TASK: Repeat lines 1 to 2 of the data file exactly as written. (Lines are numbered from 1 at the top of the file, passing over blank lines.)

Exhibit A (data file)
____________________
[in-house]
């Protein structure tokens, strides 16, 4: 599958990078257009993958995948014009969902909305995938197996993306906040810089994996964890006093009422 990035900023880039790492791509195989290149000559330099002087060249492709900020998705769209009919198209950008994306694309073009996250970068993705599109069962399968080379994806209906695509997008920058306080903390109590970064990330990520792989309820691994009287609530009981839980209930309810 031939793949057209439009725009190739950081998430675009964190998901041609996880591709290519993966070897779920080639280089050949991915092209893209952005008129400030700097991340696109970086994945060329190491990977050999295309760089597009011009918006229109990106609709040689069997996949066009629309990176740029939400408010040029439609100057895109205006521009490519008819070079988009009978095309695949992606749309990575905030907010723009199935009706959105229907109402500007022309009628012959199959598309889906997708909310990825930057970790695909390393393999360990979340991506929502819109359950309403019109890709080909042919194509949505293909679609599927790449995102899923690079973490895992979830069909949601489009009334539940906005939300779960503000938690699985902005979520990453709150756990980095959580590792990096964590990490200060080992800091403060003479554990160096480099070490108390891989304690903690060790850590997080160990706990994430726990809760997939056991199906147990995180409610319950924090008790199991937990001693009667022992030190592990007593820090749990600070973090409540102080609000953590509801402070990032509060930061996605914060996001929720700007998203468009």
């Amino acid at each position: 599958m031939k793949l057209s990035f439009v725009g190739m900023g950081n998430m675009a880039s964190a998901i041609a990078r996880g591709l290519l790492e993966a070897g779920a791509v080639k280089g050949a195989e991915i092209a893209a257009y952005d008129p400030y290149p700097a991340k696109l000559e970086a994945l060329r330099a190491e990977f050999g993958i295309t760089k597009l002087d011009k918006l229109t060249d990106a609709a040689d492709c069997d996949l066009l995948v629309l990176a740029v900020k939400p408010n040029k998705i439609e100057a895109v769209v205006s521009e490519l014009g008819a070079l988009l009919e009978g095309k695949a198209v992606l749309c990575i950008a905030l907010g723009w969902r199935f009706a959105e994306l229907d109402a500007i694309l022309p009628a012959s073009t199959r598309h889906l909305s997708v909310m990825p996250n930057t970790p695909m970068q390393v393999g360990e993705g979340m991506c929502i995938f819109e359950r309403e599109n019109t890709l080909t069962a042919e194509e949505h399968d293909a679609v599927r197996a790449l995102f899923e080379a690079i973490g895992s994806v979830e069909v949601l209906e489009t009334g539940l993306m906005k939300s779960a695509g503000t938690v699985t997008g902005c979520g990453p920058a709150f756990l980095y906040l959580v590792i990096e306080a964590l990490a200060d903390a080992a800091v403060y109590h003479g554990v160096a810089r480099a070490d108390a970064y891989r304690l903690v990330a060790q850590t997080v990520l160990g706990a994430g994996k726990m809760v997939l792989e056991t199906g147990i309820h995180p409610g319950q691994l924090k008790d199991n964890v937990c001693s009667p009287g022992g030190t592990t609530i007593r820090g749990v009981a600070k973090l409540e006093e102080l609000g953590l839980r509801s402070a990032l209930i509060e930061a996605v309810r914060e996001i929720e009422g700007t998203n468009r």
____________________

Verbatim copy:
[in-house]
């Protein structure tokens, strides 16, 4: 599958990078257009993958995948014009969902909305995938197996993306906040810089994996964890006093009422 990035900023880039790492791509195989290149000559330099002087060249492709900020998705769209009919198209950008994306694309073009996250970068993705599109069962399968080379994806209906695509997008920058306080903390109590970064990330990520792989309820691994009287609530009981839980209930309810 031939793949057209439009725009190739950081998430675009964190998901041609996880591709290519993966070897779920080639280089050949991915092209893209952005008129400030700097991340696109970086994945060329190491990977050999295309760089597009011009918006229109990106609709040689069997996949066009629309990176740029939400408010040029439609100057895109205006521009490519008819070079988009009978095309695949992606749309990575905030907010723009199935009706959105229907109402500007022309009628012959199959598309889906997708909310990825930057970790695909390393393999360990979340991506929502819109359950309403019109890709080909042919194509949505293909679609599927790449995102899923690079973490895992979830069909949601489009009334539940906005939300779960503000938690699985902005979520990453709150756990980095959580590792990096964590990490200060080992800091403060003479554990160096480099070490108390891989304690903690060790850590997080160990706990994430726990809760997939056991199906147990995180409610319950924090008790199991937990001693009667022992030190592990007593820090749990600070973090409540102080609000953590509801402070990032509060930061996605914060996001929720700007998203468009």